Playing with light is my favorite part of being an artist. Even creating something that did not exist at the time it was witnessed, as is the case with Mayne Island Arbutus. I could not see the painting in my mind without some measure of light in it, as it creates the mood of the entire painting. In addition to that, I couldn’t find the original slide which turned out to be a blessing. I had to use my imagination and memory to finish the painting.
Pushing the envelope
by Elsie Kilguss, Wickford, RI, USA
As an outdoor painter I learned a long time ago that light is the key to everything but I was always ingrained with the truth of what I saw. Exaggerating the light effects in nature helped to create more dramatic paintings in my studio when I worked from small pochade paintings done outdoors. When on location I often have “pushed the envelope” of light that day or night but it wasn’t until I saw your latest clickback that I realized that “changing the light” on location was a unique and valid approach also. It is one more way that enables us to communicate to the viewer the special elements evident to us in the outdoor scene that has caught our eye, our heart and as a result our response to that experience. The changing light challenges us to depict it in such a way that it commands our attention if only for a minute and is a reminder of a moment of beauty in our universe.
Finding colours in darkness
by Celeste Vaught, Tulsa, OK, USA
From the time I was very young, my mother, also an artist, taught me to pay attention to the light, to see colors in reflections and shadows beyond the obvious. We’d play a game “can you see this color in that shadow?” I felt like I knew a secret that not everyone knew when we played that game! Shadows enchant me inviting me to see a world of colors and forms in such a mysterious way and I love to incorporate them into my art whenever possible.
Recently I completed a painting based on a photo I took of some backlit Sea Grapes leaves. The leaves gave way to beautiful colors and geometric forms and I’ve since learned that the attached painting is an example of what you call “contraluz.”
(RG note) Thanks, Celeste. So many artists wrote to ask for a definition of “Contraluz.” It’s a Spanish word meaning a painting that involves one or another of the “against the light” effects. “Burnout” removes detail from an overexposed area. “Aura” gives a halo around backlit subjects. “Flare” is where backlit subjects themselves light up with colour — often bright red or orange.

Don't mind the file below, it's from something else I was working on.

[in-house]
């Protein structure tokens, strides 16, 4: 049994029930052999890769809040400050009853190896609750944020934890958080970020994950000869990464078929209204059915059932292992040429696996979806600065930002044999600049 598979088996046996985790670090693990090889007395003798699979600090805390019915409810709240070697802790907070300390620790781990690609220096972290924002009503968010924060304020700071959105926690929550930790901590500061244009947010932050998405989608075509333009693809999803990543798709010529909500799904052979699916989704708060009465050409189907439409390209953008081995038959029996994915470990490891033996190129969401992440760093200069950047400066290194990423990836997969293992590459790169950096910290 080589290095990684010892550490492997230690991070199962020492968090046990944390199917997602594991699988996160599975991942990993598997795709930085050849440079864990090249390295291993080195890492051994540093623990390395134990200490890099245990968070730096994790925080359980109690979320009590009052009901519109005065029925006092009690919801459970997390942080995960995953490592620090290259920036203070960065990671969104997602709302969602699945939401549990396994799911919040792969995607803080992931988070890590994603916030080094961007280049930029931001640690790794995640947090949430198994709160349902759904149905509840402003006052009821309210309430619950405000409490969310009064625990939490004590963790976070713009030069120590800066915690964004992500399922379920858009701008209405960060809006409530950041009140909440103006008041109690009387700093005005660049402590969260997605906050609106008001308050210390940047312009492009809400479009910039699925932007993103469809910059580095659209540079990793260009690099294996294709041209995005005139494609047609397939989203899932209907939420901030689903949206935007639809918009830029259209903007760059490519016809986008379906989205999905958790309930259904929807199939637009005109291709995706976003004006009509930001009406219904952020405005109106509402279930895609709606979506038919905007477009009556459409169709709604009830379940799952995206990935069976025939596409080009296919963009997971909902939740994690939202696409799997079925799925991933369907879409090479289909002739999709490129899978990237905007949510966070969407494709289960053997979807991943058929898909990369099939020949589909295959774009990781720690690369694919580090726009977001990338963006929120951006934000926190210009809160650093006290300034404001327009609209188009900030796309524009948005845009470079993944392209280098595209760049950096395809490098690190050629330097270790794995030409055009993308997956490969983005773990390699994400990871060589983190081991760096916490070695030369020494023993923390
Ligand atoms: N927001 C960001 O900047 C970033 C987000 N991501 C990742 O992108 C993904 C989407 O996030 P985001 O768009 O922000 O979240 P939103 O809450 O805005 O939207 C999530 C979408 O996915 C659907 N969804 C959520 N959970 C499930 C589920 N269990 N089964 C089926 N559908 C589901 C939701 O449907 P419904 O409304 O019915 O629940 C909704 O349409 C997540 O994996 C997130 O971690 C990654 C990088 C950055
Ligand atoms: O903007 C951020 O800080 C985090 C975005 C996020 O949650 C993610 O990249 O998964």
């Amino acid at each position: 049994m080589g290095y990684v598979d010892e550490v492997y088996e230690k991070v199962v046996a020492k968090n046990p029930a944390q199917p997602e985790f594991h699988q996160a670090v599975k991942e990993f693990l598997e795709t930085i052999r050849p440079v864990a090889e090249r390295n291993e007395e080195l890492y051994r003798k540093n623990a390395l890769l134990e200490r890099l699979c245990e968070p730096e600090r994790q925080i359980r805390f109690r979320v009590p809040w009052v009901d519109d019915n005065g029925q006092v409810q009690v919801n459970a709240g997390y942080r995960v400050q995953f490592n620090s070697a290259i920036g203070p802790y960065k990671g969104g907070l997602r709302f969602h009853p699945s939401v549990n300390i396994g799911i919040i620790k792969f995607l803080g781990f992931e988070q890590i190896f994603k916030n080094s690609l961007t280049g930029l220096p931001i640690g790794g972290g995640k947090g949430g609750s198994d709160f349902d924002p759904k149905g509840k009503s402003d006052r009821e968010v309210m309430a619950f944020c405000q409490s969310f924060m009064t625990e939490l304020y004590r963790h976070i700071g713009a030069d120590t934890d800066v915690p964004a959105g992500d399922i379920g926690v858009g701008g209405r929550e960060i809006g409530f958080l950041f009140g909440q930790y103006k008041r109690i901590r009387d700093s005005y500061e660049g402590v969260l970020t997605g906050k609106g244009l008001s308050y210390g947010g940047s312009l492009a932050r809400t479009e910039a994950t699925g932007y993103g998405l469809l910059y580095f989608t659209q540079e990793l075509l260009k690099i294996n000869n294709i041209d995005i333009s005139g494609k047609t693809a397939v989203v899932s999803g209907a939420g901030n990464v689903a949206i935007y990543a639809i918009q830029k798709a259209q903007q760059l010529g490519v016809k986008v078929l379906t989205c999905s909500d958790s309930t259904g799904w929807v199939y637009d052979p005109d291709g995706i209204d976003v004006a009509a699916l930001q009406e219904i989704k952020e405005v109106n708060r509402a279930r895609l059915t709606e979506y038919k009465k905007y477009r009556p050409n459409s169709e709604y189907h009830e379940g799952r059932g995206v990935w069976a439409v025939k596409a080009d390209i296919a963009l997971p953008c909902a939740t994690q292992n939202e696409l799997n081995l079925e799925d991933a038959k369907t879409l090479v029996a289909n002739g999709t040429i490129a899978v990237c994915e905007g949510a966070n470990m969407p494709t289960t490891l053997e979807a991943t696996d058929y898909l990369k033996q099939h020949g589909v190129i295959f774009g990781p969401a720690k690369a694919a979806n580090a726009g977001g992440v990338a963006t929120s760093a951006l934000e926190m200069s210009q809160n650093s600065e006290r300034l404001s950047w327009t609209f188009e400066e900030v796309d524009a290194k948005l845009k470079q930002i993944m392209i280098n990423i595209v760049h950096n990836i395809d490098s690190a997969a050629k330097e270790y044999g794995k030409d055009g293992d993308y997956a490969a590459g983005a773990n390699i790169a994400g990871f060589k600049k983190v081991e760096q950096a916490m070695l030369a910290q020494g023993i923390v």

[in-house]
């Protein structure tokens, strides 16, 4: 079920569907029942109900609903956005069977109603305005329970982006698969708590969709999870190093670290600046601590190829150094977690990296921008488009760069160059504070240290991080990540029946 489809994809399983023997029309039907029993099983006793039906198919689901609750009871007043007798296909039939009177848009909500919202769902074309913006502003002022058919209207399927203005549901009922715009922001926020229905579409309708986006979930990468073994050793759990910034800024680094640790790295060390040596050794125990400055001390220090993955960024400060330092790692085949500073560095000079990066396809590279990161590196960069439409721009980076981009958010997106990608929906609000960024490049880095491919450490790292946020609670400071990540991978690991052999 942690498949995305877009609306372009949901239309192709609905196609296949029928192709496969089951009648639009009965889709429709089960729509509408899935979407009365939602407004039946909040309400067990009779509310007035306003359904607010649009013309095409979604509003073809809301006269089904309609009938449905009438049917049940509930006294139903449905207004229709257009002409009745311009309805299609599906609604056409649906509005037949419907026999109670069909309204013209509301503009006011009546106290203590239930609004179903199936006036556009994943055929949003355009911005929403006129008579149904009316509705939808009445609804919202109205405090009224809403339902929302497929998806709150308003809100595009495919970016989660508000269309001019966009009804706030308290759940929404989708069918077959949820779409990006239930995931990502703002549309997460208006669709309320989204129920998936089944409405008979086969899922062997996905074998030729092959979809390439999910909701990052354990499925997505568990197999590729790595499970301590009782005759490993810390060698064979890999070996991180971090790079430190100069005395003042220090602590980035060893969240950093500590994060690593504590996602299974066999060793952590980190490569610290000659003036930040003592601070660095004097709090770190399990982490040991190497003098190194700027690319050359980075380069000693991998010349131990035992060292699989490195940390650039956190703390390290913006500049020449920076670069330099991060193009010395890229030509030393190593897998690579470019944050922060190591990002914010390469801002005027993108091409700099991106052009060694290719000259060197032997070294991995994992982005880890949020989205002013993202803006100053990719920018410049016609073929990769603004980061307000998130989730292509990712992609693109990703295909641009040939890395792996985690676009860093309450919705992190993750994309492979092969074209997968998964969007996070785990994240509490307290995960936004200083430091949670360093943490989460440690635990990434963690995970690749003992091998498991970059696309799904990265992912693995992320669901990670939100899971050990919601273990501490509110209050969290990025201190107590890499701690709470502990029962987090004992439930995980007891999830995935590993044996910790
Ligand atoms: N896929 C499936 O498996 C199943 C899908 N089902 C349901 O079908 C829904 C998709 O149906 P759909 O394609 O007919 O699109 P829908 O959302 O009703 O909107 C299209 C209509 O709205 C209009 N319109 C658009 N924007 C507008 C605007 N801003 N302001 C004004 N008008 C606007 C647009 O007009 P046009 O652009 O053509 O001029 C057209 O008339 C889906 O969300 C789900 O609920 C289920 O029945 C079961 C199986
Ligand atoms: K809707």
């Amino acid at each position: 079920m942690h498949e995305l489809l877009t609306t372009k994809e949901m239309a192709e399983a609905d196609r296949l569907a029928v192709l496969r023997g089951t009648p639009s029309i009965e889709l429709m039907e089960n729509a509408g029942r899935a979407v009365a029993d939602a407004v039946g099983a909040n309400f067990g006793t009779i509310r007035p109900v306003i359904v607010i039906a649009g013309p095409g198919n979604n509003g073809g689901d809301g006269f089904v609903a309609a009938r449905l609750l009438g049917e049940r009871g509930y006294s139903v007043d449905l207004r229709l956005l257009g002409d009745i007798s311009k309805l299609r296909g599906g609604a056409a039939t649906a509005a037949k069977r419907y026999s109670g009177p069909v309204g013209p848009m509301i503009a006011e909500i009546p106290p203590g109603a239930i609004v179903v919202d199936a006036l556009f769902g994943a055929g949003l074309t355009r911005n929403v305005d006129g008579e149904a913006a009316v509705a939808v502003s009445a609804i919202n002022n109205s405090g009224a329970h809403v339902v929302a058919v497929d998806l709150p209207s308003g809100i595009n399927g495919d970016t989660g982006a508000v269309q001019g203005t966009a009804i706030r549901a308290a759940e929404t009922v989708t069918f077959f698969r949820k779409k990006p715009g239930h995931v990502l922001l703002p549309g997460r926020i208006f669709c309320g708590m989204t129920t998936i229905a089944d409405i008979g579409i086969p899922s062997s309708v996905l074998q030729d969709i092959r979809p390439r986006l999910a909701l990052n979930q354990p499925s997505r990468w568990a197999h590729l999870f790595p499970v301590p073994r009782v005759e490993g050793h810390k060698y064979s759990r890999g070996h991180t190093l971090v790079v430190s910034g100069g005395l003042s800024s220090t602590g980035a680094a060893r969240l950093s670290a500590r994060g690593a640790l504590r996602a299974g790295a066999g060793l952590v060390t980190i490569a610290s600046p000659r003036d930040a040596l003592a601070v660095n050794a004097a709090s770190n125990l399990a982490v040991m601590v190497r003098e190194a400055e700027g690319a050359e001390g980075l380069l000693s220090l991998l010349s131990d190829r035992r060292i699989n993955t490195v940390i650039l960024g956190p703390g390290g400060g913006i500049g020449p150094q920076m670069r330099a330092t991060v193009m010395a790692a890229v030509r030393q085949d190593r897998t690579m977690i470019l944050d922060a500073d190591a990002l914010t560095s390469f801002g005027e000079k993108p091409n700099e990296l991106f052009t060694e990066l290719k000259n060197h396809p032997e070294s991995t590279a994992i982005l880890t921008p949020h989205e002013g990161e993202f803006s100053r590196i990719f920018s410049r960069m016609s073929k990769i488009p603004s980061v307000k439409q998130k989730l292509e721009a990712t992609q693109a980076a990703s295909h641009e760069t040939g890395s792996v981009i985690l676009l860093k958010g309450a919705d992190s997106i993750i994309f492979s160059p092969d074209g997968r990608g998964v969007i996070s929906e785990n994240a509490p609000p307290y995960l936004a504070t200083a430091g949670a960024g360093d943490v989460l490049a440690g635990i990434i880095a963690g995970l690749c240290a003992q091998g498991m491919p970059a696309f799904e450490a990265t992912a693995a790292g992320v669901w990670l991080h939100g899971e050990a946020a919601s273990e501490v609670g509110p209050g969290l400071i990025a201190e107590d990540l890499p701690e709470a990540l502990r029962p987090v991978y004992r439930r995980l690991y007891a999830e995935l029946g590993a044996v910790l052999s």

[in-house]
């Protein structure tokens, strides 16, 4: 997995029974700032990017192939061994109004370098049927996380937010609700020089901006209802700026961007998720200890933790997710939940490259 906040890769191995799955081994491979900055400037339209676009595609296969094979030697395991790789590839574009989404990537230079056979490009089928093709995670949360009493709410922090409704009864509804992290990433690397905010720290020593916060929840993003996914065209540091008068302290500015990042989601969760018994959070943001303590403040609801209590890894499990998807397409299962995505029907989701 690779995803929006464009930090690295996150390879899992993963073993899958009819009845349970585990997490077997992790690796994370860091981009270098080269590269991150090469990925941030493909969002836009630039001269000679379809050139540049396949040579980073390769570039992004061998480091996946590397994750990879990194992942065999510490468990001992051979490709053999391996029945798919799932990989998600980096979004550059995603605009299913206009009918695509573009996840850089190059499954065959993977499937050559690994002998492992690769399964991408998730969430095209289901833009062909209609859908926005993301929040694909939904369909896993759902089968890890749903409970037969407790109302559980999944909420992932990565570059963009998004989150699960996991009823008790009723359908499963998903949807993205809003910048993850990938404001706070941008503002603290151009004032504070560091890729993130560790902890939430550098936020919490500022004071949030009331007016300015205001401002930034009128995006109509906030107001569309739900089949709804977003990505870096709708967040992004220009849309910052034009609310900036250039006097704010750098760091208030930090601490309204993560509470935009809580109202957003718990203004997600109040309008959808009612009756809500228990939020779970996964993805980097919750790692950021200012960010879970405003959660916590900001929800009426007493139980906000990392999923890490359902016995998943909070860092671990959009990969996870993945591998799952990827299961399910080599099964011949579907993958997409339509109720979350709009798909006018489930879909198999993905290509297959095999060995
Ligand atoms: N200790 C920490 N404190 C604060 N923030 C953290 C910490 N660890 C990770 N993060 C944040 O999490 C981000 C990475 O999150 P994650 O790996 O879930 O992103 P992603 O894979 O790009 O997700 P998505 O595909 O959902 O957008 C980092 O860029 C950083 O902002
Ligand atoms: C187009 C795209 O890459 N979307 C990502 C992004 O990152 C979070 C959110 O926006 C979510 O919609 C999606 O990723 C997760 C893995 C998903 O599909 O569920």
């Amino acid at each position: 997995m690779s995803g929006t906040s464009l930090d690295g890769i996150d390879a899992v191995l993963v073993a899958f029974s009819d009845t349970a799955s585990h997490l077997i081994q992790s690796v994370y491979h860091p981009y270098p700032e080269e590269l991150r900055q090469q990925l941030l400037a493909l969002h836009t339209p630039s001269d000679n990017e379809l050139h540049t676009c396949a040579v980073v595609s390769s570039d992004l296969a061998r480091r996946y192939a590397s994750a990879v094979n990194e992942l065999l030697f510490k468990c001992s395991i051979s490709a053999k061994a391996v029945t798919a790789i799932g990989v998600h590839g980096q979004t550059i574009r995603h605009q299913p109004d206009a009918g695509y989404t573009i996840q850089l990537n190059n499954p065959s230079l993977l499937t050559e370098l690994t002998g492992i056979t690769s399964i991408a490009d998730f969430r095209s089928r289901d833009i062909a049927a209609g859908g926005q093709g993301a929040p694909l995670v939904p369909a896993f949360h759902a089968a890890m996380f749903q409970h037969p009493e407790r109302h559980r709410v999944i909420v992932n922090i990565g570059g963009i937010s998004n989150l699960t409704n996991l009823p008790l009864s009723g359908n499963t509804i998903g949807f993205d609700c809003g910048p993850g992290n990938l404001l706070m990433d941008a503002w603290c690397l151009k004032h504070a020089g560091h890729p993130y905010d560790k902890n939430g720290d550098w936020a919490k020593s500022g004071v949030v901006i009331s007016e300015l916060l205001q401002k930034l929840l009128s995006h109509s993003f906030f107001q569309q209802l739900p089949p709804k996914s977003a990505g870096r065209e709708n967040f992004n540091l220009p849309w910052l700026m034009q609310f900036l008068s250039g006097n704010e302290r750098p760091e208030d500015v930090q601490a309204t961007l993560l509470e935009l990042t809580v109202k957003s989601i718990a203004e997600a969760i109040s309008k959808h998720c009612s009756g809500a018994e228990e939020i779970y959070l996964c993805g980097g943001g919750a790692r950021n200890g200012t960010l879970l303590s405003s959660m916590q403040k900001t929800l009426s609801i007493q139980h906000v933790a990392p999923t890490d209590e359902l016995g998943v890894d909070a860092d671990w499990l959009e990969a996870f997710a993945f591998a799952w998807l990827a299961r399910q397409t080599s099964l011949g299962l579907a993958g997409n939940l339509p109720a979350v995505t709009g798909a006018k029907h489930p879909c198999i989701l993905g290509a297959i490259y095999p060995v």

Texture on OSB
by Barbara Mulligan, Panama City, FL, USA
Recently I have been working on twenty portraits using light and shadow as my theme. Your letter was so appropriate! I tried to create drama and mood in the two-source lighting for warm and cool effects. I paint many layers of gesso on OSB (oriented strand board) and then proceed with watercolor. I wanted to promote mystery in each subject’s portrait with a focus on strong lights and darks. But I also wanted to use restraint so as not to overcome the personality. Your reference list aptly described what I am trying to do.
Artist and non-artist views
by Tatjana Mirkov-Popovicki, Port Moody, BC, Canada
My family members who have mixed levels of art appreciation were all in awe last night as we attended an exhibition at a public gallery. This was sure proof that great art crosses all boundaries. Their delight was caused by different aspects of the paintings, some that would never cross my mind — it was great to see them illuminated by art. Interesting difference I noticed between my viewing and theirs was that they always look for a story behind the painting — who did it, why, what is interesting about it… if there is no story, they try to invent one… while I was satisfied by the beauty, quality or confidence of the painting on it’s own. It’s almost like the artist is concerned to create, educate, love, feed and dress up the painting and send it into the world, knowing that the world will make a story out of it.
Enjoy the past comments below for Changing the light…
You may be interested to know that artists from every state in the USA, every province in Canada, and at least 115 countries worldwide have visited these pages since January 1, 2013.
That includes Glenn Tompkins of Mesa, AZ, USA who wrote, “You really have a nice way of encouraging the artist to plow the depths of light, imagination, and the crust of the earth.”
And also Helen Webber of Exton, PA, USA who wrote, “Light expresses my deepest feelings, of how I express myself in my art. I don’t ignore the darkness in our existence, but somehow if it is in the splattering paint in shimmering colors, or the use of light and dark contrast in fabric, the theme of hope peeks through.”
And also Brad Greek of Mary Esther, FL, USA who wrote, “It’s great to be an artist but it’s overwhelming to do it in nature’s presence.”
And also Rick McClung of Atlanta, GA, USA who wrote, “You said a mouthful. Your words of wisdom will make more and more sense as time passes.”
And also Joe Kazimierczyk of Neshanic Station, NJ, USA who wrote, “I sometimes think of light as a great magician — how it’s always transforming what’s in front of us, and how it can conjure up something out of nothing, like a tree’s shadow on an otherwise empty wall. This stuff is pure magic to me.”
And also Bernard Victor of London, England who wrote, “I enjoyed watching your ‘Changing the light’ video. I was intrigued by your pochade box. Is it custom made or a commercial one?”
(RG note) Thanks, Victor. It’s an adapted commercial one. The locked-in and slanted canvas holder and stabilizing arms are my modifications.